“I missed it for the last two years, but it has come back with a bang and got a bit bigger,” said Thomas Cosby of Electric Picnic which has propelled his home, Stradbally Hall, into the limelight since it started as a one day ‘boutique festival’ in 2004.
An estimated 70,000 people are expected at this year’s festival which will return for the first time since the Covid-19 pandemic began.
A valuable source of income that helps in the upkeep and maintenance of the house and the grounds, the sold-out event is now billed as ‘Ireland’s largest gathering of music and arts.’
It’s a hectic time for Thomas who farms 600 acres including 300 acres of forestry, keeping 800 head of Lleyn sheep and continuing his mother’s tradition of having liveries on the estate.
“The contractors have been in since April, building roads and from a farming perspective, we start destocking in mid-July, trying to get everything to move. I rent a bit of ground for that,” he said.
He doesn’t find the disruption too difficult. “It kind of fits into the cycle of things on the farm in a case of omelettes and eggs.”
With the capacity of the main stage field increased and other changes, Thomas who met his wife Gesa while he was on a farm apprenticeship in Germany, says there will be plenty to spark revellers’ interest this year.
Their two children, Richard, 12, and Charlotte, 10, are beginning to show enthusiasm for the festival, he said.
Charlotte is particularly looking forward to Dermot Kennedy’s gig while Gesa who describes herself as an ‘80s girl’ is eagerly awaiting the Snow Patrol gig.
“I enjoy the whole festival. I’m older now and just like to take it a bit easier,” she said.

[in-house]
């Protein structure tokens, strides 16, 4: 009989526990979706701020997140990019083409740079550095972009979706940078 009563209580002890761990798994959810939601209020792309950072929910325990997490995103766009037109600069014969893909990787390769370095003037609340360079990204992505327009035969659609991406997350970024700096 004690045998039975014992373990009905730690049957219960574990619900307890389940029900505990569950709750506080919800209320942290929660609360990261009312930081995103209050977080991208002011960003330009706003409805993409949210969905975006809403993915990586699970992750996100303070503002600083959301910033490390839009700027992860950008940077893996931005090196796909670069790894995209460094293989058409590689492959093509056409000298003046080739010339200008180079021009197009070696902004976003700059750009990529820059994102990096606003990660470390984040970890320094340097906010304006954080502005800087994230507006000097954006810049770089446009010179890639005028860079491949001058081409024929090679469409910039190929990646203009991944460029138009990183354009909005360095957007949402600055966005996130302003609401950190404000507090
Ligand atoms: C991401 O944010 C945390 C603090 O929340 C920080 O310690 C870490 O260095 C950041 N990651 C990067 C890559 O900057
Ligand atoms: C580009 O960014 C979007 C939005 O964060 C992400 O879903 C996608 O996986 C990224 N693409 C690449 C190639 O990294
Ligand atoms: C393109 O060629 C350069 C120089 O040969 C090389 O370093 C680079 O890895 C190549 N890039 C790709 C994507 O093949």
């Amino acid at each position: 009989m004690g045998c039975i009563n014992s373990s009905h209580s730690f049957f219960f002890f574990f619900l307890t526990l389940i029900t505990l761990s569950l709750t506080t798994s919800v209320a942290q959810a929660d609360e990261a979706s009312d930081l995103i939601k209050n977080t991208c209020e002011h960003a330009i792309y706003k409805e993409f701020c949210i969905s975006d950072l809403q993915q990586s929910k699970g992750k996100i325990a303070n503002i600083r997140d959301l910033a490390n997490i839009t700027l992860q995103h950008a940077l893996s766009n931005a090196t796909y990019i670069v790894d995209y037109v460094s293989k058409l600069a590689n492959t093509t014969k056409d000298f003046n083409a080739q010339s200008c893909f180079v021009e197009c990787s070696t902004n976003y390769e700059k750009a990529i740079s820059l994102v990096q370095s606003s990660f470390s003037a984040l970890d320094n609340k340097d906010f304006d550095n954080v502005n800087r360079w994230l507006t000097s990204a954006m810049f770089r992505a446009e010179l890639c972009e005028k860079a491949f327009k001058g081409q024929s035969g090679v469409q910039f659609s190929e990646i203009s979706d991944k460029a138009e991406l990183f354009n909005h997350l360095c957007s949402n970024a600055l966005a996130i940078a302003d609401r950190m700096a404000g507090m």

“It’s a working weekend for us and we have to look after our guests. As well as friends we have the site crew in the basement and the attic and I will have to take Richard to school in Headford on the Sunday.
“I’m sad that the fine dining with Derry Clarke will not take place this year. Every last cent raised from that went to Pieta House and another charity and that hasn’t been replaced,” Gesa said.
“The lake is a great addition for people who want to go swimming, but I prefer to do my swimming when everyone has gone home.
“We will have to leave the child of Prague statue out to avoid the rain that is forecast. There is nothing we can do about it. The farmers will be delighted, it has been dry so long, but we won’t.”
While the family might have 20 to 30 house guests, Thomas said he keeps a very tight rein on ticket allocation. “Tickets are allocated for charitable purposes,” he remarked.
His personal highlight was when the festival hit its 10th anniversary. And the low point? “Rain, it makes me cross,” he said. He is hopeful that this weekend’s forecast rain won’t dampen the spirits.
For Thomas, a graduate of Gurteen Agricultural College who took over Stradbally Hall at the age of 22, an ongoing income stream is needed to run the estate.
The roof of the house was one of his first big projects. “The more the festival grows, the more secure it is. The work internally will never be finished, it is a never-ending project,” he said.
There is, Thomas remarked, strong support in the local community for Electric Picnic, with some people benefiting financially and others simply getting a kick out of the hosting of it locally.
“We are delighted that the festival has done so well and we are all glad to be back this year,” Gesa said.